And none of us want that.

This child’s road to kindergarten has been littered with eight-hour surgeries and the side effects of chemotherapy. More CT scans in two years than the recommended allowance for an entire childhood. Central lines and blood pressure medications fit for a retiree.

But despite the bumps in the road, the twists and turns and inevitable hills, the outrageous and unexpected detours, this child has reached his destination. The child has, against all odds, started kindergarten:

And it was surprisingly smooth. I’ve gotta admit that for the past few years, this day has loomed large in front of me. If I were a stage actor and needed to make myself cry, all I would have to do is imagine walking out of that building on the first day of school and the tears would start rolling.  Honestly, I’ve cried about it many times already as I lie in bed at night just thinking about it. But today was different. We walked, the four of us together, the boys’ backpacks bulging with tissue boxes and Chlorox wipes. Then there was the chaos at school of students and parents trying to find their new teachers before the flag raising. I had one quick moment when a friend asked how I was and I got choked up, before anything significant had even happened. But I hid behind my sunglasses, not wanting to make Austin any more nervous than he was already was.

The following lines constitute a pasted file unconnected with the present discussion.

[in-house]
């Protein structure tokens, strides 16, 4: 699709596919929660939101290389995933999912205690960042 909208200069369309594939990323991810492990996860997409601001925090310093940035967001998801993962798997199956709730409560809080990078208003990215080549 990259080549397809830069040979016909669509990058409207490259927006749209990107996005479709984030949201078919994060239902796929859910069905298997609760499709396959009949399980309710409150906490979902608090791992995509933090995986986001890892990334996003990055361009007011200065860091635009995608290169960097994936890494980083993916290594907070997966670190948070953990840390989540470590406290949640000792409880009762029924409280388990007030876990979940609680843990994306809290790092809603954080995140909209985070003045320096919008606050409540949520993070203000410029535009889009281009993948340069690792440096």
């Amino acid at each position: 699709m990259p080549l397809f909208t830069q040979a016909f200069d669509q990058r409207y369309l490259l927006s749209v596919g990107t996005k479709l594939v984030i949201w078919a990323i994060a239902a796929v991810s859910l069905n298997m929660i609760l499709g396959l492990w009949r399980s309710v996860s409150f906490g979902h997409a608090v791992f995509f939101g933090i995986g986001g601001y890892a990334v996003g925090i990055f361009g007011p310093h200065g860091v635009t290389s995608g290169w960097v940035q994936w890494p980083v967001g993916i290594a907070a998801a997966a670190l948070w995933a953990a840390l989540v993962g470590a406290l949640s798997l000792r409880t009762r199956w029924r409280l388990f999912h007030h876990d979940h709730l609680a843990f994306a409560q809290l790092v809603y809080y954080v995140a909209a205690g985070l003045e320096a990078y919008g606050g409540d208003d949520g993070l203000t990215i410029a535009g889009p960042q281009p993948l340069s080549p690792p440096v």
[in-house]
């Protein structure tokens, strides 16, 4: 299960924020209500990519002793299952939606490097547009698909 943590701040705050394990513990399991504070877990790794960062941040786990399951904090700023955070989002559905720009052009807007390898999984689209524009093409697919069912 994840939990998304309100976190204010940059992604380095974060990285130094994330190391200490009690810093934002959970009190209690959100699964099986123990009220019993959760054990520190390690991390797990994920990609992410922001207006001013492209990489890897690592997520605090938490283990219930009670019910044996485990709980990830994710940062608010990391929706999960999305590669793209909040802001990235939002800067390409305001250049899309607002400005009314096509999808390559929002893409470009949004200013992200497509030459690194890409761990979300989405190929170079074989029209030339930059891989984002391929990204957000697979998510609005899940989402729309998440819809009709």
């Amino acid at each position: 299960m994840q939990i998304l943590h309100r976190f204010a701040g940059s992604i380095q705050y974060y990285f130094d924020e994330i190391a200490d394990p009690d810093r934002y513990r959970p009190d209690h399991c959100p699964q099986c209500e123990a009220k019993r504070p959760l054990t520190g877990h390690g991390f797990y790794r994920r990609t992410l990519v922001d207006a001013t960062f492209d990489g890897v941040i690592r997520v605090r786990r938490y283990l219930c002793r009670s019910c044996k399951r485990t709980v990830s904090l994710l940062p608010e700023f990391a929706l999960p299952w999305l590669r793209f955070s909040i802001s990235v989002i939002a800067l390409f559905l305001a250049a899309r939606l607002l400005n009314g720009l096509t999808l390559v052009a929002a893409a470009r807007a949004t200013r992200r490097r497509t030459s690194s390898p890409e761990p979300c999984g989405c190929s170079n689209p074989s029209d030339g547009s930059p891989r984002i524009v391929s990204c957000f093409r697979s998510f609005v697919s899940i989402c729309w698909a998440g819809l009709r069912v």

Into the building we went, down the hallway hand in hand. I left him in his classroom to join the parents for paperwork and Q&A. And that was another moment; I had to go into an empty classroom first and gather myself, right on the verge of a full-blown sob fest. But that too passed, as I was swept up in the mundane tasks of listing emergency contacts and ordering gym shirts.  Then another goodbye, this one harder for him than me (but no tears). And that was it. I walked out chatting with parents and friends and headed down the street to my quiet house.

I did it. We did it. He did it. Austin is alive and well, as healthy and normal-looking as any child in that building. He is something we were never sure he’d be: a kindergartener. And next year, he’ll be a first grader. And then second and third. Before I know it, he’ll be a middle schooler. And he’ll graduate from high school and he’ll go on to college.

Because he is alive. And he is well.

He did it.